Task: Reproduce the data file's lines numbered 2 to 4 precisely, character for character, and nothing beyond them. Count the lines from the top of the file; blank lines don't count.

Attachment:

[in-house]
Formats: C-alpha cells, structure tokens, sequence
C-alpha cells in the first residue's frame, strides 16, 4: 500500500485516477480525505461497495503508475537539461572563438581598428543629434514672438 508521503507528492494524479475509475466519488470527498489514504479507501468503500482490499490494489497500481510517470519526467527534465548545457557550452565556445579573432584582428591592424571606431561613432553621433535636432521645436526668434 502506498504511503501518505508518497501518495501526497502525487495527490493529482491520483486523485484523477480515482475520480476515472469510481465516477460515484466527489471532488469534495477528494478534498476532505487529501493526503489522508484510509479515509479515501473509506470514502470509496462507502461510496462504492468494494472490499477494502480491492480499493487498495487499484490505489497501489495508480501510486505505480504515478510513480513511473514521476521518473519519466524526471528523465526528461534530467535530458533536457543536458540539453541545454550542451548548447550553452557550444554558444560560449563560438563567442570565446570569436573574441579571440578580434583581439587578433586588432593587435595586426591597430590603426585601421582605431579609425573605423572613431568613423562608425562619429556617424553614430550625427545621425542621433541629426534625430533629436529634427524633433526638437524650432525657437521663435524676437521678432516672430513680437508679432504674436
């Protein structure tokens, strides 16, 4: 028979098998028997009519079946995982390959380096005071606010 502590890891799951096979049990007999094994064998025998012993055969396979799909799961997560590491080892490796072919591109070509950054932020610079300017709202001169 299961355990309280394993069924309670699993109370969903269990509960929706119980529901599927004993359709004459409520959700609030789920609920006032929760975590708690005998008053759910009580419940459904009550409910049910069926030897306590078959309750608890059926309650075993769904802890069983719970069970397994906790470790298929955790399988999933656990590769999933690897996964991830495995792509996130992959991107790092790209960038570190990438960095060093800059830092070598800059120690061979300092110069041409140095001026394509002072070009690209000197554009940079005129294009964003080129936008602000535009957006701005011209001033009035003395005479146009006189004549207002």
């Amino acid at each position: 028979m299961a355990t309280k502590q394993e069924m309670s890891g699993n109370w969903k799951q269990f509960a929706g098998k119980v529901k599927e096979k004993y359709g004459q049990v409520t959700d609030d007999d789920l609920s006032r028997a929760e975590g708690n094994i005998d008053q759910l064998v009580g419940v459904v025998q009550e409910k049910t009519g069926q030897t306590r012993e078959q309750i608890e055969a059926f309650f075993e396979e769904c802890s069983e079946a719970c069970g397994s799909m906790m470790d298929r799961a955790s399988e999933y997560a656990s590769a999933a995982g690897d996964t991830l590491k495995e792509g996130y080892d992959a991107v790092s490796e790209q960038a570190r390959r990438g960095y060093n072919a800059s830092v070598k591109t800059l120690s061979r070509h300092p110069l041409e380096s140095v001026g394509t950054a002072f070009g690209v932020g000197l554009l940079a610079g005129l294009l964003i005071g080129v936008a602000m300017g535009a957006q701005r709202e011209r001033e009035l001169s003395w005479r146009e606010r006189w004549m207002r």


Formats: C-alpha cells, structure tokens, sequence
C-alpha cells in the first residue's frame, strides 16, 4: 500500500485516477480525505461497495503508475537539461572563438581598428543629434514672438 508521503507528492494524479475509475466519488470527498489514504479507501468503500482490499490494489497500481510517470519526467527534465548545457557550452565556445579573432584582428591592424571606431561613432553621433535636432521645436526668434 502506498504511503501518505508518497501518495501526497502525487495527490493529482491520483486523485484523477480515482475520480476515472469510481465516477460515484466527489471532488469534495477528494478534498476532505487529501493526503489522508484510509479515509479515501473509506470514502470509496462507502461510496462504492468494494472490499477494502480491492480499493487498495487499484490505489497501489495508480501510486505505480504515478510513480513511473514521476521518473519519466524526471528523465526528461534530467535530458533536457543536458540539453541545454550542451548548447550553452557550444554558444560560449563560438563567442570565446570569436573574441579571440578580434583581439587578433586588432593587435595586426591597430590603426585601421582605431579609425573605423572613431568613423562608425562619429556617424553614430550625427545621425542621433541629426534625430533629436529634427524633433526638437524650432525657437521663435524676437521678432516672430513680437508679432504674436
């Protein structure tokens, strides 16, 4: 028979098998028997009519079946995982390959380096005071606010 502590890891799951096979049990007999094994064998025998012993055969396979799909799961997560590491080892490796072919591109070509950054932020610079300017709202001169 299961355990309280394993069924309670699993109370969903269990509960929706119980529901599927004993359709004459409520959700609030789920609920006032929760975590708690005998008053759910009580419940459904009550409910049910069926030897306590078959309750608890059926309650075993769904802890069983719970069970397994906790470790298929955790399988999933656990590769999933690897996964991830495995792509996130992959991107790092790209960038570190990438960095060093800059830092070598800059120690061979300092110069041409140095001026394509002072070009690209000197554009940079005129294009964003080129936008602000535009957006701005011209001033009035003395005479146009006189004549207002």